NORCAL JUNIOR SECTIONAL CHAMPIONSHIPS
Finals
At Natomas Racquet Club in Sacramento
Boys 18
Singles
   Ryder Jackson (5), Nicasio, def. Siddharth Chari (9), Saratoga, 4-6, 7-6 (2), 7-6 (4).
Doubles
   Stevie Gould, Corte Madera, and Issa Yoshida (1), Campbell, def. Nitzan Ricklis, Sunnyvale, and Dean Stratakos (2), Saratoga, 7-6 (4), 6-3.
Boys 16
Singles
   Aryan Chaudhary (1), Santa Clara, def. Daniel Papacica, Carmel, 6-3, 6-3.
Doubles
   Brandon Aprill, Mountain View, and Zachery Lim (3), Vacaville, def. Marshall Leung, Tiburon, and Andrei Volgin (5), Fremont, 6-3, 6-4.
At Copper River Country Club in Fresno
Girls 18
Singles
   Ashley Yeah (3), Los Gatos, def. Rachel Eason (1), Union City, 6-4, 6-1.
Doubles
   Anna Campana and Carolyn Campana (3), Hillsborough, def. Jillian Taggart, Fair Oaks, and Elena Van Linge (4), Menlo Park, 8-4.
Girls 16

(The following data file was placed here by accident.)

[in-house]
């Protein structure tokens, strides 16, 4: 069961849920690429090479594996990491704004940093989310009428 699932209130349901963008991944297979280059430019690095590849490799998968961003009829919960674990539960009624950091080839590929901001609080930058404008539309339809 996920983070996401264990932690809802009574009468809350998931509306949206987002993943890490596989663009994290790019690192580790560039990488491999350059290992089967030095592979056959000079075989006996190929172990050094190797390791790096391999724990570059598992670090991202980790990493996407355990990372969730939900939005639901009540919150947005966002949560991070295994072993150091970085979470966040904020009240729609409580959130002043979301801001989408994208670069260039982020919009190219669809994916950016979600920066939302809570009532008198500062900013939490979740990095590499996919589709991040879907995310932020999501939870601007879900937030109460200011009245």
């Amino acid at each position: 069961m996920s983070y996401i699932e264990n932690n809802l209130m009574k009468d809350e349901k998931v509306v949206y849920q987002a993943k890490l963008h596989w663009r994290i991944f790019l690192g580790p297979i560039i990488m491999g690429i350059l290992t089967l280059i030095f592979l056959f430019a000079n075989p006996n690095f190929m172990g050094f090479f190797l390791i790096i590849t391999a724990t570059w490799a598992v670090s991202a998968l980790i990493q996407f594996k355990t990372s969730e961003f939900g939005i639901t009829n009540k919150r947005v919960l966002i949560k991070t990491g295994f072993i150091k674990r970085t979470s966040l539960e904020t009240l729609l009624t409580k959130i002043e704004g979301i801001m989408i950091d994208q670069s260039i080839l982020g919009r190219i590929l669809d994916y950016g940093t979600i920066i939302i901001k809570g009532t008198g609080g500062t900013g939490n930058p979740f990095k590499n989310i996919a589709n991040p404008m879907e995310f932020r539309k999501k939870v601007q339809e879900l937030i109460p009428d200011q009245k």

Singles
   Vivian Ovrootsky (4), San Jose, def. Avantika Willy (5), Dublin, 6-0, 6-1.
Doubles
   Allura Zamarripa and Maribella Zamarripa (4), Saint Helena, def. Yuu Ishikawa, Mountain View, and Avantika Willy (3), Dublin, 8-2.
At Arden Hills Resort & Spa in Sacramento
Boys 14
Singles
   Brian Chong (2), Cupertino, def. Max Fardanesh (1), Albany, 7-5, 3-6 [12-10].
Doubles
   Luvdeep Bal, Yuba City, and Brian Bilsey, Belmont, def. Max Fardanesh, Albany, and Jake Vassel (1), Danville, 8-5.
Girls 14
Singles
   Anushka Khune (2), Palo Alto, def. Priya Nelson (4), Sacramento, 6-1, 6-1.
Doubles
   Tara Chilton, Reno, and Karis Kim, San Ramon, def. Audrey-Marie Rafols, Vallejo, and Isabel Santiago (3), Hayward, 8-3.
At Sunnyvale Tennis Center
Boys 12
Singles
   Raghav Jangbahadur (1), Palo Alto, def. Mason Nguyen (3), El Dorado Hills, 6-0, 6-2.
Doubles
   Mason Nguyen, El Dorado Hills, and Lleyton Okada-Alonzo (1), Marina, def. Mitchell Lee, Oakland, and Julien Simonian (2), Redwood City, 6-4, 6-2.
Girls 12
Singles
   Ria Bhakta (1), Saratoga, def. Lauren Joyce (3), Lodi, 6-4, 6-1.
Doubles
   Ria Bhakta, Saratoga, and Lauren Joyce (2), Lodi, def. Caroline Beard, Santa Rosa, and Anya Murthy (1), Fremont, 7-6 (11), 6-7 (6) [10-8].

Friday, June 16, 2017

Coming Monday: NorCal Boys 18 Sectional final

   I will cover the singles final of the Northern California Boys 18 Junior Sectional Championships at the Natomas Racquet Club in Sacramento on Monday.
   The match is scheduled for 9 a.m., along with the boys 16 final.